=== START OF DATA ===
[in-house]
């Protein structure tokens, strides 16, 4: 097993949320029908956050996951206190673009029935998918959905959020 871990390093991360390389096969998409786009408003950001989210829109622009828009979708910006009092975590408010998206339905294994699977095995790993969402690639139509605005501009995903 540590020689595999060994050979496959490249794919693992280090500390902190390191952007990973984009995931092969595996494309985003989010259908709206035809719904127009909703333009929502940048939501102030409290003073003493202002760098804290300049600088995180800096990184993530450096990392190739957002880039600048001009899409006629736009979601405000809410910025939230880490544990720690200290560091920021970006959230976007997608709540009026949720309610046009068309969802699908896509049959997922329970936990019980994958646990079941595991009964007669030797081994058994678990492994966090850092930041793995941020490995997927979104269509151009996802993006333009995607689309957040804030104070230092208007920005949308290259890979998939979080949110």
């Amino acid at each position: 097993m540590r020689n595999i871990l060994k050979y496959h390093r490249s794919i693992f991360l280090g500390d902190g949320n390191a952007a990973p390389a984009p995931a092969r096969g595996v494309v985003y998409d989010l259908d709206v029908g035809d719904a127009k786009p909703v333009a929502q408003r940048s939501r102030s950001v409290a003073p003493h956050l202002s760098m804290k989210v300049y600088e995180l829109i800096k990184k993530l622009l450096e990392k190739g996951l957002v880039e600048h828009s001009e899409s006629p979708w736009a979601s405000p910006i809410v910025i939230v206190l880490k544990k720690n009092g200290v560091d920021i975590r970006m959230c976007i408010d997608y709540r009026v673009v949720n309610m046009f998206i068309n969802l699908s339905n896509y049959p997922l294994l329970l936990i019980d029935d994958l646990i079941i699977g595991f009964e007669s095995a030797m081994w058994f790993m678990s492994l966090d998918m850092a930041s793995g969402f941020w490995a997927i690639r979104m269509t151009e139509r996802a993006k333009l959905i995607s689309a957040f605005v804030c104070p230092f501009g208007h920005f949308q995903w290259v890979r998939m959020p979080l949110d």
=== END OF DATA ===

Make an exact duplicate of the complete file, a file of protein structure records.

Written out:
[in-house]
């Protein structure tokens, strides 16, 4: 097993949320029908956050996951206190673009029935998918959905959020 871990390093991360390389096969998409786009408003950001989210829109622009828009979708910006009092975590408010998206339905294994699977095995790993969402690639139509605005501009995903 540590020689595999060994050979496959490249794919693992280090500390902190390191952007990973984009995931092969595996494309985003989010259908709206035809719904127009909703333009929502940048939501102030409290003073003493202002760098804290300049600088995180800096990184993530450096990392190739957002880039600048001009899409006629736009979601405000809410910025939230880490544990720690200290560091920021970006959230976007997608709540009026949720309610046009068309969802699908896509049959997922329970936990019980994958646990079941595991009964007669030797081994058994678990492994966090850092930041793995941020490995997927979104269509151009996802993006333009995607689309957040804030104070230092208007920005949308290259890979998939979080949110």
């Amino acid at each position: 097993m540590r020689n595999i871990l060994k050979y496959h390093r490249s794919i693992f991360l280090g500390d902190g949320n390191a952007a990973p390389a984009p995931a092969r096969g595996v494309v985003y998409d989010l259908d709206v029908g035809d719904a127009k786009p909703v333009a929502q408003r940048s939501r102030s950001v409290a003073p003493h956050l202002s760098m804290k989210v300049y600088e995180l829109i800096k990184k993530l622009l450096e990392k190739g996951l957002v880039e600048h828009s001009e899409s006629p979708w736009a979601s405000p910006i809410v910025i939230v206190l880490k544990k720690n009092g200290v560091d920021i975590r970006m959230c976007i408010d997608y709540r009026v673009v949720n309610m046009f998206i068309n969802l699908s339905n896509y049959p997922l294994l329970l936990i019980d029935d994958l646990i079941i699977g595991f009964e007669s095995a030797m081994w058994f790993m678990s492994l966090d998918m850092a930041s793995g969402f941020w490995a997927i690639r979104m269509t151009e139509r996802a993006k333009l959905i995607s689309a957040f605005v804030c104070p230092f501009g208007h920005f949308q995903w290259v890979r998939m959020p979080l949110d």